Origin of mailer
- Norman,1923–2007, U.S. writer.
- letters, packages, etc., that are sent or delivered by means of the postal system: Storms delayed delivery of the mail.
- a single collection of such letters, packages, etc., as sent or delivered: to open one's mail; to find a bill in the mail; The mail for England was put on the noon plane.
- Also mails. the system, usually operated or supervised by the national government, for sending or delivering letters, packages, etc.; postal system: to buy clothes by mail.
- a train, boat, etc., as a carrier of postal matter.
- electronic mail; email.
- of or relating to mail.
- to send by mail; place in a post office or mailbox for transmission.
- to transmit by email.
- copy the mail, Citizens Band Radio Slang. to monitor or listen to a CB transmission.
Origin of mail1
Examples from the Web for mailer
During this time, Mailer also displayed an unexpected humility in the company of his fellow literary stars.
This is not to suggest that Mailer ever lost the intellectual toughness which was central to his work.
Many readers will no doubt be surprised just how friendly Mailer was, how helpful he was to friends and strangers alike.
“You know, I never had a monstrous ego,” Mailer confides to a friend in l987.
Mailer would argue, for example, that timidity does more harm to the novelist than donning a mask of extreme self-confidence.
The great Pacific mailer was lost in the fog full half a mile away.A Wounded Name
If they got us out there they could surround us and mailer the life out of us.Swatty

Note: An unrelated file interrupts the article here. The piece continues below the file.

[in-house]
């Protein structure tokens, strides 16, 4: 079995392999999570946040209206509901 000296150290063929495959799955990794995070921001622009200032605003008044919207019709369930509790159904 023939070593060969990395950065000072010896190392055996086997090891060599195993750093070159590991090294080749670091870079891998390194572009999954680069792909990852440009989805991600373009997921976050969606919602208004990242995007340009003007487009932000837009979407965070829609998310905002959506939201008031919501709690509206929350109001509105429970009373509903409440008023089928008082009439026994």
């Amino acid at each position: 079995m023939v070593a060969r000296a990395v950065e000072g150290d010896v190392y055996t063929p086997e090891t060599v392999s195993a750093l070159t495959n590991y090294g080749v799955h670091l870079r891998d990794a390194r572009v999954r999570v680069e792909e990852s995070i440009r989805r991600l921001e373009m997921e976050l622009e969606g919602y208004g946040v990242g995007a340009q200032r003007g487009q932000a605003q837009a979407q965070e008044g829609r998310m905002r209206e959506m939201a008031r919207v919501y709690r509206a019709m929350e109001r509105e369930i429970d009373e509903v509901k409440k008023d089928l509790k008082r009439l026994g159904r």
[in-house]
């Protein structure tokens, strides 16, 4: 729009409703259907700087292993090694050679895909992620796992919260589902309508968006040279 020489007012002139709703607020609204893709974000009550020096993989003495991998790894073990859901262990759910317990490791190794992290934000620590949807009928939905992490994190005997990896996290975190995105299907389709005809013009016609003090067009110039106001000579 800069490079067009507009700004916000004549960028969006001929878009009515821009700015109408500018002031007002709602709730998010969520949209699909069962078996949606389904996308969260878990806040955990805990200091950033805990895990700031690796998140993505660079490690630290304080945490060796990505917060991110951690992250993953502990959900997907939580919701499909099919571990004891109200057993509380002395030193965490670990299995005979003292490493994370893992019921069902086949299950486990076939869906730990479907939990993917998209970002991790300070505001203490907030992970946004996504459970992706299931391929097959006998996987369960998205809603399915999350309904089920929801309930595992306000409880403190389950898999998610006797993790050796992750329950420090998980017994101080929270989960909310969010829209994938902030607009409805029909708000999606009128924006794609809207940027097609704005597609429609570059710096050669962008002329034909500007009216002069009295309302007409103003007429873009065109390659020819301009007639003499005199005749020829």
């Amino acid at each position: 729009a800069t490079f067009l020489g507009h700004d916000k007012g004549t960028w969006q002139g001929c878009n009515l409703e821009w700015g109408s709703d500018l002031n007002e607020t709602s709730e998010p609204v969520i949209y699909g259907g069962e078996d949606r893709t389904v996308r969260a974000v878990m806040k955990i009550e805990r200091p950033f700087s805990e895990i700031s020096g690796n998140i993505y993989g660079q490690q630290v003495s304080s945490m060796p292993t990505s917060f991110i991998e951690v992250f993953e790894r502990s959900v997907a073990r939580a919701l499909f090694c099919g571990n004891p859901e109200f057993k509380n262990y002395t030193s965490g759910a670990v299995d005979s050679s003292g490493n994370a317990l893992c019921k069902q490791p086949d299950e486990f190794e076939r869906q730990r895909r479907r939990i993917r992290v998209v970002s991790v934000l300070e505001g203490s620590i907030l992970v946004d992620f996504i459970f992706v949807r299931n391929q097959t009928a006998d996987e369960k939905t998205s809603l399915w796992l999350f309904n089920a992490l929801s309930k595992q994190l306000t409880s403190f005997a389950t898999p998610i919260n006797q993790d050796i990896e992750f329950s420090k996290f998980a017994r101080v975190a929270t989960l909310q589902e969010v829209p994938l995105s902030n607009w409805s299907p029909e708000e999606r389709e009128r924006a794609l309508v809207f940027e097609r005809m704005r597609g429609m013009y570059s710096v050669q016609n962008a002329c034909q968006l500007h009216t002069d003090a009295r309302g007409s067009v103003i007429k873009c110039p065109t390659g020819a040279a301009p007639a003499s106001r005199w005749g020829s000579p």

Ellis Parker Butler
When she entered the editorial office Tom was putting the last of the papers through the mailer.
He inked each galley, placed it in the mailing machine, and then fed the papers into the mailer.
This is a very short and simple entry in Mr. Mailer's journal, but it has most solemn significance.George Muller of Bristol
Arthur T. Pierson
- a person who addresses or mails letters, etc
- US and Canadian a machine used for stamping and addressing mail
- US and Canadian a container for mailing things
- Norman. 1923–2007, US author. His works, which are frequently critical of modern American society, include the war novel The Naked and the Dead (1948), An American Dream (1965), his account of the 1967 peace march on Washington The Armies of the Night (1968), The Executioner's Song (1979), and Barbary Shore (1998)
- Also called (esp Brit): post letters, packages, etc, that are transported and delivered by the post office
- the postal system
- a single collection or delivery of mail
- a train, ship, or aircraft that carries mail
- short for electronic mail
- (modifier) of, involving, or used to convey maila mail train
- mainly US and Canadian to send by mailUsual Brit word: post
- to contact (a person) by electronic mail
- to send (a message, document, etc) by electronic mail
- a type of flexible armour consisting of riveted metal rings or links
- the hard protective shell of such animals as the turtle and lobster
- (tr) to clothe or arm with mail
- archaic, mainly Scot a monetary payment, esp of rent or taxes
- Australian informal a rumour or report, esp a racing tip
Word Origin and History for mailer
"post, letters," c.1200, "a traveling bag," from Old French male "wallet, bag, bundle," from Frankish *malha or some other Germanic source, from Proto-Germanic *malho- (cf. Old High German malaha "wallet, bag," Middle Dutch male "bag"), from PIE *molko- "skin, bag." Sense extension to "letters and parcels" (18c.) is via "bag full of letter" (1650s) or "person or vehicle who carries postal matter" (1650s). In 19c. England, mail was letters going abroad, while home dispatches were post. Sense of "personal batch of letters" is from 1844, originally American English.
"metal ring armor," c.1300, from Old French maille "link of mail, mesh of net," from Latin macula "mesh in a net," originally "spot, blemish," on notion that the gaps in a net or mesh looked like spots.
"send by post," 1828, American English, from mail (n.1). Related: Mailed; mailing; mailable. Mailing list attested from 1876.
"rent, payment," from Old English mal (see blackmail (n.)).